Google Says "Google Play Takes Copyright Seriously"
Earlier this week I broke the news that Google had a rampant piracy problem in Google Play Books, and today Google has finally responded.
Far more so than most ebookstores, Google is a safe haven where pirates can operate with impunity. Pirates can upload copy after copy of a pirated ebook, secure in the knowledge that Google won’t delete their account. This leaves authors and publishers with little recourse but to play a never-ending game of whack-a-mole.
Luckily that game is coming to an end. Google told me today that they feel authors' pain:
Google Play takes copyright seriously. We take swift action when we receive a DMCA complaint, which the copyright holder can complete here. Additionally, we’re constantly improving our systems to provide a better experience.
Yes, they take this issue very seriously – just not seriously enough to actually do anything.
When I asked what Google was doing to fight piracy in Google Play Books, they were unable to name a single activity. When I asked what it would take to get a commercial ebook pirate banned from Google Play Books, the Google rep was unable to even confirm that they would even ban a pirate after dozens of valid DMCA notices. When I asked what improvements they planned to make, none came to mind.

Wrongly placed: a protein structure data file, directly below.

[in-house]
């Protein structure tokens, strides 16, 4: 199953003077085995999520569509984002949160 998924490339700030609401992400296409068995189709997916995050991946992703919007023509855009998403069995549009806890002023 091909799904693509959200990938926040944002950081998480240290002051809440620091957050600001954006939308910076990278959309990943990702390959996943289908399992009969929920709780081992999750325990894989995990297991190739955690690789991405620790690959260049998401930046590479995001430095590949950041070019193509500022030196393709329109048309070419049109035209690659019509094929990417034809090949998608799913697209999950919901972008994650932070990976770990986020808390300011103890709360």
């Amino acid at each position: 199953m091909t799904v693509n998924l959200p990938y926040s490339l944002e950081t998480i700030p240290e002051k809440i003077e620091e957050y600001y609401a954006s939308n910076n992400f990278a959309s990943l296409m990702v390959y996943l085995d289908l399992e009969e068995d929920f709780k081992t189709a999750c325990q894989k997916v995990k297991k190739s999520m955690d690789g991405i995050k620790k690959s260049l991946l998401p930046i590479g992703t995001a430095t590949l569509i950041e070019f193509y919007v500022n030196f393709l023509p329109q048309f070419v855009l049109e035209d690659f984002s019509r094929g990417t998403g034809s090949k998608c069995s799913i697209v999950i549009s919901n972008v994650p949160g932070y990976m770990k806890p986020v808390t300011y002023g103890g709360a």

But that should not worry you; Google Play takes copyright seriously. It says so right there in their statement.
Folks, when I first covered this issue on Monday morning I suggested that it would take either a lawsuit filed by publishers or lots of pressure+publicity before Google would take an interest in fighting piracy in Google Play Books.
Viacom sued Youtube, and we got ContentID. The RIAA and MPAA spent years beating up Google over search results, and Google started deranking pirate site from its search results.
Unless and until the Big Five decide to pursue one path or the other, Google simply won’t give a damn.